• KoolAidMan1 - Wednesday, January 18, 2012 - link

    Serious limitation with parts though, it is hard to know how many upgrade cycles that would work. It seems very appliance-like to me. Reply
  • DanNeely - Wednesday, January 18, 2012 - link

    Mini ITX is a commodity standard. New mobos shouldn't be an issue. 9"/150W covers mid level PCIe GFX cards so upgrades there shouldn't be a problem either. Reply
  • DanNeely - Wednesday, January 18, 2012 - link

    It would need to be a nerfed 6870/50 with a custom (shorter PCB) to fit the size/power limits. Power wise the standard 6850 appears to be the limit (might be able to beat it and get a 6870 with binning/undervolting); but you'd still need the shorter custom PCB. I suspect the size/power constraints were behind Alienware going with nerfed 550/560 designs since even a stock 550 would draw too much power.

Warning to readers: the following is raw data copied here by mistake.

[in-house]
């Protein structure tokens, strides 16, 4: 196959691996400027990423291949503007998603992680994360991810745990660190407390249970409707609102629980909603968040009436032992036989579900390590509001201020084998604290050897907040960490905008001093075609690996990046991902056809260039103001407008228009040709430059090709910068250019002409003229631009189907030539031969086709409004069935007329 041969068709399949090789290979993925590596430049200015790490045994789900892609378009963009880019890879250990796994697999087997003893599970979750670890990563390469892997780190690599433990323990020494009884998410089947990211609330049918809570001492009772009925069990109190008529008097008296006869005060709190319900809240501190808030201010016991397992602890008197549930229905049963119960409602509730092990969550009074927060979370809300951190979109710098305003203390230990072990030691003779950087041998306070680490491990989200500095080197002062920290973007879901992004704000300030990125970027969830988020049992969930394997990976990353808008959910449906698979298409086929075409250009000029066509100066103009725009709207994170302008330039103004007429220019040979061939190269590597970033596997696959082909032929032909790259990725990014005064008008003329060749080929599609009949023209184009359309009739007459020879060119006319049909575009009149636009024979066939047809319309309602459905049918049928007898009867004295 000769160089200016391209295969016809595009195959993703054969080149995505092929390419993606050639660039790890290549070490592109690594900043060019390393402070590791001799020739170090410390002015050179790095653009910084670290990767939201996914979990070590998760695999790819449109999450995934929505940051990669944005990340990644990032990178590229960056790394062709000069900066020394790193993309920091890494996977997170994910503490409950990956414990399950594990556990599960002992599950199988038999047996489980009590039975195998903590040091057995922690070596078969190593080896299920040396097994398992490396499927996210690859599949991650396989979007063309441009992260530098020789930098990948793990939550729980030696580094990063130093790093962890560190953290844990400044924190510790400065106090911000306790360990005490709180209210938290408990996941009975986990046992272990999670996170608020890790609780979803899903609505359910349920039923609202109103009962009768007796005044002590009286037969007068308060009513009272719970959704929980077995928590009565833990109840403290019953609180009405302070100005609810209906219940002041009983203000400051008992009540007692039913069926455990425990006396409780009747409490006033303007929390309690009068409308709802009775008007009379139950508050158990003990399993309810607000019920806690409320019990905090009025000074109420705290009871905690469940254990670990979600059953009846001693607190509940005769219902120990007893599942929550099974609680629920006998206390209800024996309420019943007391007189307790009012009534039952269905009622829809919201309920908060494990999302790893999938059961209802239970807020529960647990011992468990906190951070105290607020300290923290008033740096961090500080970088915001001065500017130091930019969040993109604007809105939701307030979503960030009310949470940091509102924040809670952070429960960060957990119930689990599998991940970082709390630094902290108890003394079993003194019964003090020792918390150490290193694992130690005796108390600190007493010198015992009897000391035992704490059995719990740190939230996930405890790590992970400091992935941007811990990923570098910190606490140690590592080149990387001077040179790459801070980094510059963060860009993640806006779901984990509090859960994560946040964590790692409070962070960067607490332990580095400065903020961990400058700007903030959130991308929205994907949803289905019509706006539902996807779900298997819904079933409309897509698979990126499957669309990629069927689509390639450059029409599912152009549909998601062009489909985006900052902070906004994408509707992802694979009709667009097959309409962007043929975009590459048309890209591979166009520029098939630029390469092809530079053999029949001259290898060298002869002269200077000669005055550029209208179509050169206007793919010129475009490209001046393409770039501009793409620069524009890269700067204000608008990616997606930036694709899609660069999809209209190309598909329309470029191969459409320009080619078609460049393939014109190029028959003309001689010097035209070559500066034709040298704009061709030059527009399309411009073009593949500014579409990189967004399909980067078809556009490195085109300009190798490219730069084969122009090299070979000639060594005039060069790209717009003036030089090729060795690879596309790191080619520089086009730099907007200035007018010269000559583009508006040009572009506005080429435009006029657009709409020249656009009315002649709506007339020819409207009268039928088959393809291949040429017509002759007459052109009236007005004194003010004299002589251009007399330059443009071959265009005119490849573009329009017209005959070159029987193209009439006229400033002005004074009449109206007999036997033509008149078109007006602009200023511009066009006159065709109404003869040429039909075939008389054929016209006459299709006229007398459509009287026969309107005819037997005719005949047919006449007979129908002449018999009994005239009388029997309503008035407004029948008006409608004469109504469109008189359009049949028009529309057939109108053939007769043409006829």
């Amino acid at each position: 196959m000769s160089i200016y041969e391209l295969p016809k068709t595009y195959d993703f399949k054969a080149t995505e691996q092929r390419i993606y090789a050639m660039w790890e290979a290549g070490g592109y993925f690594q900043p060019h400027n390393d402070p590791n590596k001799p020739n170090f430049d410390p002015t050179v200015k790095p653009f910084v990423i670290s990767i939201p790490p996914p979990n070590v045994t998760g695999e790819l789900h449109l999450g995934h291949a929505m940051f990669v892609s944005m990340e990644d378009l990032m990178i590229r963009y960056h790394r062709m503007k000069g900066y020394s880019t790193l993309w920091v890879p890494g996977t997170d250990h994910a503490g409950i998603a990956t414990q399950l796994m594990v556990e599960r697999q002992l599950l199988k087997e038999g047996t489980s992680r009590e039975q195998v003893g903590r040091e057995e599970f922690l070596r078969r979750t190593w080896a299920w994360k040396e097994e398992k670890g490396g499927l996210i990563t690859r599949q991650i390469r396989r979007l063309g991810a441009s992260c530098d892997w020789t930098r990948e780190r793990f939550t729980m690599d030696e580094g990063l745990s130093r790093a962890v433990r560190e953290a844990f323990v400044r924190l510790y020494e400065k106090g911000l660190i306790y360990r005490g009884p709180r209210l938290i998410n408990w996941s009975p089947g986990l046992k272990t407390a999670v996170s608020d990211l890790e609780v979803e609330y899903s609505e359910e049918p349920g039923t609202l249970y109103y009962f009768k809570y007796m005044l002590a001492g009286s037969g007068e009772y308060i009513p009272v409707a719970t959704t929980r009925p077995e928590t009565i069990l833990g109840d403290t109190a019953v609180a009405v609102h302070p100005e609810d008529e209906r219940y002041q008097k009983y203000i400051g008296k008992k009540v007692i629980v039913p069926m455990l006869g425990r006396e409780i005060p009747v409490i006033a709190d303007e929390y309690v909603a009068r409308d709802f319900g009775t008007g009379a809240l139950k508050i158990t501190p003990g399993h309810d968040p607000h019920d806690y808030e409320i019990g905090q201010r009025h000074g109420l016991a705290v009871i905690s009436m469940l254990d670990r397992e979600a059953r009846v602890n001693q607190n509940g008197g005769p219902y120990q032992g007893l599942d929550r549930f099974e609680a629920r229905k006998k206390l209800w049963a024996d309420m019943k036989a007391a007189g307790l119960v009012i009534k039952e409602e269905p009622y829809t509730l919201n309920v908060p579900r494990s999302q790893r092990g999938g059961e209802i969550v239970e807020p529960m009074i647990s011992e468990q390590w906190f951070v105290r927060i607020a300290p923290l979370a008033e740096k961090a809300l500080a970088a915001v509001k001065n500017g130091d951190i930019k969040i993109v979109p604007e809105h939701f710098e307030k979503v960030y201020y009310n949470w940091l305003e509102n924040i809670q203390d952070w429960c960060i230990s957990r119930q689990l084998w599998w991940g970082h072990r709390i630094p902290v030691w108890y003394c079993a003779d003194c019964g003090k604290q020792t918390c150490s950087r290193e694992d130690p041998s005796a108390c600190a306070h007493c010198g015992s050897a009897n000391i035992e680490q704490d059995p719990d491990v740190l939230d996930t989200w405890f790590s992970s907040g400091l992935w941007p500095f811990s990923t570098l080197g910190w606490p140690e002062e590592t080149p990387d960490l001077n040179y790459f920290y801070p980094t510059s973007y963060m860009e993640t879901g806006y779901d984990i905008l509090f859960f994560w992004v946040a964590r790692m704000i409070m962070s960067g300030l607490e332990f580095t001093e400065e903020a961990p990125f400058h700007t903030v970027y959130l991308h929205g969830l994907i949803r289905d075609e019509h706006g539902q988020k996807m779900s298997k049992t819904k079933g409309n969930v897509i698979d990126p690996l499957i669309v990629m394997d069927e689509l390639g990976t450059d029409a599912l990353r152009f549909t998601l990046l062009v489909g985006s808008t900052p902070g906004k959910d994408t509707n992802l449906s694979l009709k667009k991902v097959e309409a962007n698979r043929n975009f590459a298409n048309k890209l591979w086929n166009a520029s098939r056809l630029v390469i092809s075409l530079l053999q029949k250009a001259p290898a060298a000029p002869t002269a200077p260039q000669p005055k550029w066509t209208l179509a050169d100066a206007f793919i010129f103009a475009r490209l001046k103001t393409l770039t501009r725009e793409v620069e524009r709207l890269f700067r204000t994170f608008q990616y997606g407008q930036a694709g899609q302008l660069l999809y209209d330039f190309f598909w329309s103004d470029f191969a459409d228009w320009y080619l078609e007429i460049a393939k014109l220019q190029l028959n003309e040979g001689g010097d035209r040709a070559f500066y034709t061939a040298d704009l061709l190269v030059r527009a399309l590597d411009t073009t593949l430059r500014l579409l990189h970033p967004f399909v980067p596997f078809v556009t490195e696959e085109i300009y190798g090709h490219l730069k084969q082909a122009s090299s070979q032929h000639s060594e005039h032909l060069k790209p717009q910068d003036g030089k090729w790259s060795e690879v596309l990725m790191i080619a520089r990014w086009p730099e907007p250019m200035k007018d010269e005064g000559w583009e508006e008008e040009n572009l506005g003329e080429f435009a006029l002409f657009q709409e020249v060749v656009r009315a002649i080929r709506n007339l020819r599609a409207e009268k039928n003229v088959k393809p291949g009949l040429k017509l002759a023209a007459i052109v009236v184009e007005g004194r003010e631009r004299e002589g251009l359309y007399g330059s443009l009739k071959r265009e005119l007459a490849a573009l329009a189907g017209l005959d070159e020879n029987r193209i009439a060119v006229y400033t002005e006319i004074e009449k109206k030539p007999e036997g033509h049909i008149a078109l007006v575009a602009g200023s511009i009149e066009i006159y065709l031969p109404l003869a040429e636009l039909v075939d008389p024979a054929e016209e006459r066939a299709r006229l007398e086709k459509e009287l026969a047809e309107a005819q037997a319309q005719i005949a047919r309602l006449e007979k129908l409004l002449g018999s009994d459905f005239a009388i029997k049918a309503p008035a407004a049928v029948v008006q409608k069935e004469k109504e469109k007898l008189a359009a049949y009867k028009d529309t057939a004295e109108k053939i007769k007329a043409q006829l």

While this is a nice step up from previous SFF systems with 2 slot half height cards (and AFAIK the decent options in this space never making it to OEMs), the power supply limit is biting more than I thought it would. I wonder if a mobile CPU to free an extra 50W for the GPU would've been a better move.
    Reply
  • IanCutress - Wednesday, January 18, 2012 - link

    $699 in the US, £699 here, for the i3-2120, 4GB DDR3-1333 and 545. Got to love import+Tax. :( Reply
  • overzealot - Sunday, January 22, 2012 - link

    $1300 in Australia... just as bad here. Reply
  • CZroe - Wednesday, January 18, 2012 - link

    The real question is: When the next generation is able to get performance equivalent to the current high-end under 150 watts, will we have upgrade options?

    Alienware M11x r3 owner/user here.
    Reply
  • Dustin Sklavos - Wednesday, January 18, 2012 - link

    Yeah, you'll be able to upgrade. It uses a standard PCI Express x16 slot and mount. Reply
  • Wolfpup - Wednesday, January 18, 2012 - link

    ...there's no way I'd buy this over a normal tower. I mean HP's normal desktop can be configured much higher end than this.